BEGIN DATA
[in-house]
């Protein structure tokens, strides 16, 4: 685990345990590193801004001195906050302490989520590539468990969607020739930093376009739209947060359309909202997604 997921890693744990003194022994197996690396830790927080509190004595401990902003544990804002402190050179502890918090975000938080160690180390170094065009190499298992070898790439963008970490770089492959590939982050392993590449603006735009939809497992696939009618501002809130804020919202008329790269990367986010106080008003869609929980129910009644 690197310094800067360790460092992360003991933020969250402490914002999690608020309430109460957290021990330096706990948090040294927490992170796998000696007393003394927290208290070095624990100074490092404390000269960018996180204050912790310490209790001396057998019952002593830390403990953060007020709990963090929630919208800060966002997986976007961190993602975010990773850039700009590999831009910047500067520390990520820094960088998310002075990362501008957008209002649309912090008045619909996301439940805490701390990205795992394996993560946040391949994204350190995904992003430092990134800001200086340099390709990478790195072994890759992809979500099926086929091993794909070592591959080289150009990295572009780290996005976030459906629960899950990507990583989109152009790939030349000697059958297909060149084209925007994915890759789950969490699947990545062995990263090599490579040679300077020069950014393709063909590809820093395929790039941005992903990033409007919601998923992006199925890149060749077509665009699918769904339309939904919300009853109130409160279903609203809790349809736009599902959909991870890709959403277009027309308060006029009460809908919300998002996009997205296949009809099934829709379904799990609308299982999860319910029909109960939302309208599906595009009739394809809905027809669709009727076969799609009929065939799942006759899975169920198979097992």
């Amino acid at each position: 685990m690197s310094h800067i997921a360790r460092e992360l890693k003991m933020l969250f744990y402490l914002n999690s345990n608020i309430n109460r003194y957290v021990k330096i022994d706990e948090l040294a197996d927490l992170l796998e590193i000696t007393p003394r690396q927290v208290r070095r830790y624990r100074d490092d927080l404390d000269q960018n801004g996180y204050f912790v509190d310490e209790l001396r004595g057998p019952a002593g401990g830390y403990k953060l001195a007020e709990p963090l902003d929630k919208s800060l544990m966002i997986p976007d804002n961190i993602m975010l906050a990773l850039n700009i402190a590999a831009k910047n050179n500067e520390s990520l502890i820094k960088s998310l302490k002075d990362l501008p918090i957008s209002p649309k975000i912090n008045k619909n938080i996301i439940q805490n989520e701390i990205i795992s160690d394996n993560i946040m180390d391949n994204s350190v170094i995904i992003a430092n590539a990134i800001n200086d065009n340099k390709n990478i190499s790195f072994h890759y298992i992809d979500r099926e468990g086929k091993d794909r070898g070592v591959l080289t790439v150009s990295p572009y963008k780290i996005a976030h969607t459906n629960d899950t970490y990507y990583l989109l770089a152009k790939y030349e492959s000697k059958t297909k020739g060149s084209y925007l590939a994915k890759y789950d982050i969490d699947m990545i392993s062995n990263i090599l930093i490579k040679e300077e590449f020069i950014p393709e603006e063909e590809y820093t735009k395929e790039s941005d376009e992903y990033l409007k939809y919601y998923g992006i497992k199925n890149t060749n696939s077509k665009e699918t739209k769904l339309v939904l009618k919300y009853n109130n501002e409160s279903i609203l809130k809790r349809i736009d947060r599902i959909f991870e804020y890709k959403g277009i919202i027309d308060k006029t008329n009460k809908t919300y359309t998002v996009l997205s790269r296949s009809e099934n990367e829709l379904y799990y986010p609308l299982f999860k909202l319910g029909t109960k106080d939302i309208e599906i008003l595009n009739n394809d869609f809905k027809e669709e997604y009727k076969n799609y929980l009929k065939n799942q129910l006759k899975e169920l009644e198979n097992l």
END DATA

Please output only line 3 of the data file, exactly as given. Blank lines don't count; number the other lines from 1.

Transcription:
């Amino acid at each position: 685990m690197s310094h800067i997921a360790r460092e992360l890693k003991m933020l969250f744990y402490l914002n999690s345990n608020i309430n109460r003194y957290v021990k330096i022994d706990e948090l040294a197996d927490l992170l796998e590193i000696t007393p003394r690396q927290v208290r070095r830790y624990r100074d490092d927080l404390d000269q960018n801004g996180y204050f912790v509190d310490e209790l001396r004595g057998p019952a002593g401990g830390y403990k953060l001195a007020e709990p963090l902003d929630k919208s800060l544990m966002i997986p976007d804002n961190i993602m975010l906050a990773l850039n700009i402190a590999a831009k910047n050179n500067e520390s990520l502890i820094k960088s998310l302490k002075d990362l501008p918090i957008s209002p649309k975000i912090n008045k619909n938080i996301i439940q805490n989520e701390i990205i795992s160690d394996n993560i946040m180390d391949n994204s350190v170094i995904i992003a430092n590539a990134i800001n200086d065009n340099k390709n990478i190499s790195f072994h890759y298992i992809d979500r099926e468990g086929k091993d794909r070898g070592v591959l080289t790439v150009s990295p572009y963008k780290i996005a976030h969607t459906n629960d899950t970490y990507y990583l989109l770089a152009k790939y030349e492959s000697k059958t297909k020739g060149s084209y925007l590939a994915k890759y789950d982050i969490d699947m990545i392993s062995n990263i090599l930093i490579k040679e300077e590449f020069i950014p393709e603006e063909e590809y820093t735009k395929e790039s941005d376009e992903y990033l409007k939809y919601y998923g992006i497992k199925n890149t060749n696939s077509k665009e699918t739209k769904l339309v939904l009618k919300y009853n109130n501002e409160s279903i609203l809130k809790r349809i736009d947060r599902i959909f991870e804020y890709k959403g277009i919202i027309d308060k006029t008329n009460k809908t919300y359309t998002v996009l997205s790269r296949s009809e099934n990367e829709l379904y799990y986010p609308l299982f999860k909202l319910g029909t109960k106080d939302i309208e599906i008003l595009n009739n394809d869609f809905k027809e669709e997604y009727k076969n799609y929980l009929k065939n799942q129910l006759k899975e169920l009644e198979n097992l």